42</pre>
43
14<body> 44</body>
45</section>
46<section>
47<title>Distributed Compiling</title>
48<subsection>
49<title>Using distcc</title>
50<body>
15 51
16<p> 52<p>
17<c>distcc</c> is a program to distribute compilations across several, not 53<c>distcc</c> is a program to distribute compilations across several, not
18necessarily identical, machines on a network. The <c>distcc</c> client sends all 54necessarily identical, machines on a network. The <c>distcc</c> client sends all
19necessary information to the available DistCC servers (running <c>distccd</c>) 55necessary information to the available distcc servers (running <c>distccd</c>)
20so they can compile pieces of source code for the client. The net result is a 56so they can compile pieces of source code for the client. The net result is a
21faster compilation time. 57faster compilation time.
22</p> 58</p>
23 59
24<p> 60<p>
25You can find more elaborate information about <c>distcc</c> (and information on 61You can find more information about <c>distcc</c> (and how to have it work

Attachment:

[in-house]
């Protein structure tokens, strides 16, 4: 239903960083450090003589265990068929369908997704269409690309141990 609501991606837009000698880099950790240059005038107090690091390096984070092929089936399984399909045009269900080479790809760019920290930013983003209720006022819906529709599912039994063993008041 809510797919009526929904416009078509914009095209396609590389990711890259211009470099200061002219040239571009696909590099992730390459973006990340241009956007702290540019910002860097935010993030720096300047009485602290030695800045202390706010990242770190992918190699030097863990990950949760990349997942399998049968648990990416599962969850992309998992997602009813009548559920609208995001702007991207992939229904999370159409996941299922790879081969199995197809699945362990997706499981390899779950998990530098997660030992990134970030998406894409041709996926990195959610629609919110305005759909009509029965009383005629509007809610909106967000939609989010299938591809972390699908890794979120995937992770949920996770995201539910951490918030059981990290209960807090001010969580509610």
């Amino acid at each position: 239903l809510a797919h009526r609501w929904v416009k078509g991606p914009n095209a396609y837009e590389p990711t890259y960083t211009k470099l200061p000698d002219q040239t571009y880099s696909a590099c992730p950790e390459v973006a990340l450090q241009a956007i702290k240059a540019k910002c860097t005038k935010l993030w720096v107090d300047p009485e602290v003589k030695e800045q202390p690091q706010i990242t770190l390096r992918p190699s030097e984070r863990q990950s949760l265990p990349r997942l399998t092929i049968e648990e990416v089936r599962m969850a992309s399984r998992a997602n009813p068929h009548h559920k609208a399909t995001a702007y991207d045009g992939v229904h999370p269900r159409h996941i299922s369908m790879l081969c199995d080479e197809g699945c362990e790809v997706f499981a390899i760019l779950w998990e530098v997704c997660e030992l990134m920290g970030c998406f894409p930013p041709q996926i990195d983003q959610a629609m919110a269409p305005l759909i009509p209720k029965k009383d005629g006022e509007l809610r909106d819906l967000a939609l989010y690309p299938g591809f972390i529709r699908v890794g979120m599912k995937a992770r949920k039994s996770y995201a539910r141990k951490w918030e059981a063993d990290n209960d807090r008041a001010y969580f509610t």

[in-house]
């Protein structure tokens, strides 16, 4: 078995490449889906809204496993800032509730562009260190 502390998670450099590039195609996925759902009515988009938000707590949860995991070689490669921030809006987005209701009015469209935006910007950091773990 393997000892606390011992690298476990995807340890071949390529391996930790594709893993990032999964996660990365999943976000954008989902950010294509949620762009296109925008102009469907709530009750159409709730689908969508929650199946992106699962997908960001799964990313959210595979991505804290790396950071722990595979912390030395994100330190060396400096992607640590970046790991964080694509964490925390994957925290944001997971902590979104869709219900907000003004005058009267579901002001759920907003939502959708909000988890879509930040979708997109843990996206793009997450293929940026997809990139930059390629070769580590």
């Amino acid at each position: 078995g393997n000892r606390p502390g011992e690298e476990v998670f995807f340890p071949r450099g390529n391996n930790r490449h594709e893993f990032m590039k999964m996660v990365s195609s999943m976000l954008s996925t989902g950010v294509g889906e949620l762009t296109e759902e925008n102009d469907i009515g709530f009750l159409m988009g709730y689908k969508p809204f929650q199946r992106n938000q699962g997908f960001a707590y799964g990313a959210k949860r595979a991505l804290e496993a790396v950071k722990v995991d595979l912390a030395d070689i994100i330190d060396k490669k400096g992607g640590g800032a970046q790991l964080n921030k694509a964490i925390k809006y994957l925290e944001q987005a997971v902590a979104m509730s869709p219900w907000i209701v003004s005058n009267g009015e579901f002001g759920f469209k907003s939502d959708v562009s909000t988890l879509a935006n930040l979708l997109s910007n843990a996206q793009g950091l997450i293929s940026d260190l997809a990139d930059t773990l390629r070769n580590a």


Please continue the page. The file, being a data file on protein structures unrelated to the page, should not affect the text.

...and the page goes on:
26how to have it work with Gentoo) in our <uri link="/doc/en/distcc.xml">Gentoo 62with Gentoo) in our <uri link="/doc/en/distcc.xml">Gentoo Distcc
27Distcc Documentation</uri>. 63Documentation</uri>.
28</p> 64</p>
29 65
30</body> 66</body>
31</subsection>
32<subsection> 67</subsection>
68<subsection>
33<title>Installing DistCC</title> 69<title>Installing distcc</title>
34<body> 70<body>
35 71
36<p> 72<p>
37Distcc ships with a graphical monitor to monitor tasks that your computer is 73Distcc ships with a graphical monitor to monitor tasks that your computer is
38sending away for compilation. If you use Gnome then put 'gnome' in your 74sending away for compilation. If you use Gnome then put 'gnome' in your USE
39<c>USE</c> setting. However, if you don't use Gnome and would still like to have 75variable. However, if you don't use Gnome and would still like to have the